Yay! More national play for celiac disease.  Dr. Alessio Fasano from the University of Maryland -Baltimore’s  (UMB) Center for Celiac Research will have one of his own articles published in next month’s edition of Scientific American.  The link is not up on the website yet as the August 2009 appears to not be out just yet.  So you’ll have to check back.

According to UMB, the article called “Surprises from Celiac Disease”, will take readers from the beginning of celiac all the way to present day…

The article is the story of the evolution of celiac disease, the history of diagnosis and research on the disease, and how the condition may hold important implications for other autoimmune disorders, from diabetes to multiple sclerosis. — University of Maryland Baltimore

Did you know celiac disease apparently started 10,000 years ago?  UMB’s information says it started in the Middle East “…at the birth of agriculture.  When ancient people learned to plant seeds, they developed grains such as wheat, rye and barley.”  Eating those grains eventually lead to the emergence of celiac.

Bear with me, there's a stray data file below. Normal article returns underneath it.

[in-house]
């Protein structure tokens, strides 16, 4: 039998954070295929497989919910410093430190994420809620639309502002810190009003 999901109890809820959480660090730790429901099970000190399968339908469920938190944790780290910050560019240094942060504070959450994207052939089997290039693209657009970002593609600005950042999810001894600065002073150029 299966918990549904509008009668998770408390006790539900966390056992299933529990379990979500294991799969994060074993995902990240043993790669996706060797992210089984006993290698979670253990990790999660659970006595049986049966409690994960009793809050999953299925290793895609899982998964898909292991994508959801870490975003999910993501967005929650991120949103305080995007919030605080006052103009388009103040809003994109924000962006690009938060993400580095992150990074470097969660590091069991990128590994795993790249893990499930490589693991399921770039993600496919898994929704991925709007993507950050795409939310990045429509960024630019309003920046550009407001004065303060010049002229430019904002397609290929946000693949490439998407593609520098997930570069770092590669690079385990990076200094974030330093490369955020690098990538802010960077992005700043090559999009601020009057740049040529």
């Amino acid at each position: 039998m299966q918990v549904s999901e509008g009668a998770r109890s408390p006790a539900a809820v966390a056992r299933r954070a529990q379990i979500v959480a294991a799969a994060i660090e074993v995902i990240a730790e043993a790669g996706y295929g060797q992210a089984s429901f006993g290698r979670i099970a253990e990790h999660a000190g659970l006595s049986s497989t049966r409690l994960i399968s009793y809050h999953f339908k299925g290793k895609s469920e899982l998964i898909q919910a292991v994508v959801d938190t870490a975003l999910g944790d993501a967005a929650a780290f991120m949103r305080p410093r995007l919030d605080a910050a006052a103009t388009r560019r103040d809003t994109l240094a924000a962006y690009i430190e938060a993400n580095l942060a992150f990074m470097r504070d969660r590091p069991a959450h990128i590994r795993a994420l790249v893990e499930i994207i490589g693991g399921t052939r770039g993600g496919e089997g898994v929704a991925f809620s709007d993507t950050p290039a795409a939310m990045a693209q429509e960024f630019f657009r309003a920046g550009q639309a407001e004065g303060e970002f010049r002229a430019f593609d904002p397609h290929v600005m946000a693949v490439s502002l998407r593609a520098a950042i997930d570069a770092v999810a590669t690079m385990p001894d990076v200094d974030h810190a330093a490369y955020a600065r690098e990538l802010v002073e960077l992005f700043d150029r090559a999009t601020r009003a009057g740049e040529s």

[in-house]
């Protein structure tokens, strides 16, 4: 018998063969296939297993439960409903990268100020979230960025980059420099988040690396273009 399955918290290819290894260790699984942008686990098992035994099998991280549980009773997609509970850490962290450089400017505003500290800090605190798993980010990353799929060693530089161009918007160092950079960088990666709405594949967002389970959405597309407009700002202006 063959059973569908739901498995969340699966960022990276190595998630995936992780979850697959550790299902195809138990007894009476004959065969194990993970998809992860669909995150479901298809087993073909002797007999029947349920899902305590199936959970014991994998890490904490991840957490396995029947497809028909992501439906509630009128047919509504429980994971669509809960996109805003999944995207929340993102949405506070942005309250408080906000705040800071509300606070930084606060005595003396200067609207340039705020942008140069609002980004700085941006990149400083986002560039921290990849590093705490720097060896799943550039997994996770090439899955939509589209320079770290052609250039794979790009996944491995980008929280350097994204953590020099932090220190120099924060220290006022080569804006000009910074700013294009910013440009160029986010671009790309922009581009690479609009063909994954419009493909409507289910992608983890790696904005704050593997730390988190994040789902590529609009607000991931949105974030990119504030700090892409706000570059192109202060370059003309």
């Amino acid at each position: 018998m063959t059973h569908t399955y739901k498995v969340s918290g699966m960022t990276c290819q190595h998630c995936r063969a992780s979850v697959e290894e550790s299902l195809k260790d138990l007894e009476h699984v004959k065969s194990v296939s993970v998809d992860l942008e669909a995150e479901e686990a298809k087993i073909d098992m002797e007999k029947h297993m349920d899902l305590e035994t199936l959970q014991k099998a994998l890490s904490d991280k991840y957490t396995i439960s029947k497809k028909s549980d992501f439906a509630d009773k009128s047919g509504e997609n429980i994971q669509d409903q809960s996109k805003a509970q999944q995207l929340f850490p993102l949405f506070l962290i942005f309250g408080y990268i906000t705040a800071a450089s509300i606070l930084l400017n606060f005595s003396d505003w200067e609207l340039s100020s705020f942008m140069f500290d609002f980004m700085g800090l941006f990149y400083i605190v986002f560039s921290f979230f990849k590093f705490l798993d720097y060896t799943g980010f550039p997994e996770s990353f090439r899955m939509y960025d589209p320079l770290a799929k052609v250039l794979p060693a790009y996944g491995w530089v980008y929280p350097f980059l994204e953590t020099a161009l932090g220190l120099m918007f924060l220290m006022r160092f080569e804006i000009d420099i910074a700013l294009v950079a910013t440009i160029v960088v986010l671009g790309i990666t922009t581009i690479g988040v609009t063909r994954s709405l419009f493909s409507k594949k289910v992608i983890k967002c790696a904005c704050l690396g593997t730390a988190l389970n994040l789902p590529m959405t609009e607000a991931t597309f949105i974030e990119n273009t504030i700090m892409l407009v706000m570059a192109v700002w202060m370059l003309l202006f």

The article will eventually discuss some of the things we may or may not already know — like how celiac often goes undiagnosed.  Plus, the article will reveal current research that could impact future treatment.

Something to keep an eye out for in the coming weeks!  Keep the awareness coming!

Update:  The article is now published, you can view it at The Scientific American.

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One Response to “Researcher Spells out Celiac’s History & Possible Future”

  1. The article is at http://www.scientificamerican.com/article.cfm?id=celiac-disease-insights&page=2.

    It’s remarkably informative and is helping me to make sense of other things I’ve read.

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